Japanese robot EMIEW2 assists in finding lost objects

The Techfest at IIT Bombay saw a number of robots being displayed at the exhibition, this year. It had everything from athletic robots indulging in sports, to humanoids and robotic pets. But here is something that could be a great companion to just about anyone. So, the next time you find it difficult to remember where you’ve kept the headphones or your glasses, you can rely on this new robot, christened EMIEW2. It is of the size of a six-year old child and has wheels placed on its feet to facilitate easy movement across a room and the posture control technology assists in movements. It weighs 14 kgs and its legs fold for easy portability.


It can find lost things

It can find lost things (Image Credit: Hitachi)



The EMIEW2 is the latest version of the robot that was developed by Hitachi, way back in 2005. The upgraded version comes with artificial intelligence that helps identify and also locate objects. It can also recognize faces. Reportedly, the robot was recently showcased and shown a digital camera. On seeing the digital camera, the robot replied that it’s probably a DSLR camera. Basically, it has two cameras mounted on its head which compare colour and shape with images that are stored in the database. "EMIEW collects images of various objects from the internet and saves them on an external database. Then, when you show it something, EMIEW figures out what it is by comparing the colour and shape. If you name an object, EMIEW searches for it and guides you to where it is located." said developer Takashi Sumiyoshi. It has to use a network of cameras, which are placed around a room.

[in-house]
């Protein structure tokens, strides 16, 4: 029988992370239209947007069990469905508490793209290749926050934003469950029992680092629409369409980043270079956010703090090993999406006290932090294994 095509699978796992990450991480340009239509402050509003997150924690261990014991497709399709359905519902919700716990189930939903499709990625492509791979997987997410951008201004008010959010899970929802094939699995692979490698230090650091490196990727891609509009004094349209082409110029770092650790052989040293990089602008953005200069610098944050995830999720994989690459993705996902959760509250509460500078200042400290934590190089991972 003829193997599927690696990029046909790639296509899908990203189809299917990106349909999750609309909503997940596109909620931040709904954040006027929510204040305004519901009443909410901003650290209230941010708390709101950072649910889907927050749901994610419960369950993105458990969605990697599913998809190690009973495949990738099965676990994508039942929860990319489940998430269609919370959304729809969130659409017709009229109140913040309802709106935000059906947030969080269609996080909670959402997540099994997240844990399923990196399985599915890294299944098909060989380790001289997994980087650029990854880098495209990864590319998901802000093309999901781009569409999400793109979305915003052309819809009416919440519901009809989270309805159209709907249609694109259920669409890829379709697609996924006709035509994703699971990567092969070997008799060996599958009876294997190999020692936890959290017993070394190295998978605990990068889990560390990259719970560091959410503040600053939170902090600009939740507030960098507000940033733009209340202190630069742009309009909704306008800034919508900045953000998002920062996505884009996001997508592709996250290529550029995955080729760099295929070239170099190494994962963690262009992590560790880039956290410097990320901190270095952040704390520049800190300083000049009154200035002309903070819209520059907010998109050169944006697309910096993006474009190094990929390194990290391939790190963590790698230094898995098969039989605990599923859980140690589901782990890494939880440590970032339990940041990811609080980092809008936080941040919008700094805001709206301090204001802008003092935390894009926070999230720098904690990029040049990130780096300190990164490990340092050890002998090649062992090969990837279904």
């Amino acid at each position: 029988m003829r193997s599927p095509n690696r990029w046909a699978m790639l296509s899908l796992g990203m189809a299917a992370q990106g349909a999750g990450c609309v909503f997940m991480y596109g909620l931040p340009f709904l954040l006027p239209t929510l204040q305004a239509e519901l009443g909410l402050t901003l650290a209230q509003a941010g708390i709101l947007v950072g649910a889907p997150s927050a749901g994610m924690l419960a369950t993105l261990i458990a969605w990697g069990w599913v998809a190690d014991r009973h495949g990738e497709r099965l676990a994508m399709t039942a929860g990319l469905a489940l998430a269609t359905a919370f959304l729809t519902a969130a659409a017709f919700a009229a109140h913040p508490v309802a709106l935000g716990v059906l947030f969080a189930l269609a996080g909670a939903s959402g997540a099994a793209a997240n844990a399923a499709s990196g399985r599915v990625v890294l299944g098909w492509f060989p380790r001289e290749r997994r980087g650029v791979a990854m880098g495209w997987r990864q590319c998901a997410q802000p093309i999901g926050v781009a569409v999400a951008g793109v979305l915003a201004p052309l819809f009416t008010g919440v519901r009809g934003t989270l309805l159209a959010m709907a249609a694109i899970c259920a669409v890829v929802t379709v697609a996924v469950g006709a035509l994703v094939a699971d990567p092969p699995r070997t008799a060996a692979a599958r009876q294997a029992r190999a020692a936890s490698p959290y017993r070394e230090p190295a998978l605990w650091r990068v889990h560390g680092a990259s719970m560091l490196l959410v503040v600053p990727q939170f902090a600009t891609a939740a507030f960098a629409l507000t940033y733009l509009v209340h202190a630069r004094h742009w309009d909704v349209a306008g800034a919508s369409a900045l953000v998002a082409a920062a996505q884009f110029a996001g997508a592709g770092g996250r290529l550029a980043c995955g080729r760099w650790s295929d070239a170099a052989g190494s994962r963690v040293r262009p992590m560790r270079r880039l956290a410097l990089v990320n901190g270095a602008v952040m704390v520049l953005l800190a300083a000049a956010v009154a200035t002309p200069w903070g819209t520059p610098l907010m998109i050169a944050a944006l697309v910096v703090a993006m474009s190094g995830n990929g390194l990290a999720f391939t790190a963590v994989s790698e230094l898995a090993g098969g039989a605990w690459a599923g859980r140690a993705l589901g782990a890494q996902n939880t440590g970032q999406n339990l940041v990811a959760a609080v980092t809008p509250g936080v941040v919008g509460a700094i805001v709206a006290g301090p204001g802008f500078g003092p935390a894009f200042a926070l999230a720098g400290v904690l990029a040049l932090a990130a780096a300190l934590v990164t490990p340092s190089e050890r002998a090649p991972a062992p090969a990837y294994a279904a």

At the demo, the robot was asked to find a watch, and it efficiently found it by saying that the watch is on Mr. Tanaka’s desk and it lead the person towards the watch. The robot can glide at a speed of 6km an hour. "We developed this robot to mainly provide guidance services for people, so it has to be nimble in moving around without bumping into people, and light as well so it wouldn't hurt anybody even if it accidentally hit them," Sumiyoshi said.


About the availability, the developers do not intend to commercialize the robot. Its makers believe that it could be an essential part of hospitals, homes for the aged and other industries.


Published Date: Feb 29, 2012 02:46 pm | Updated Date: Feb 29, 2012 02:46 pm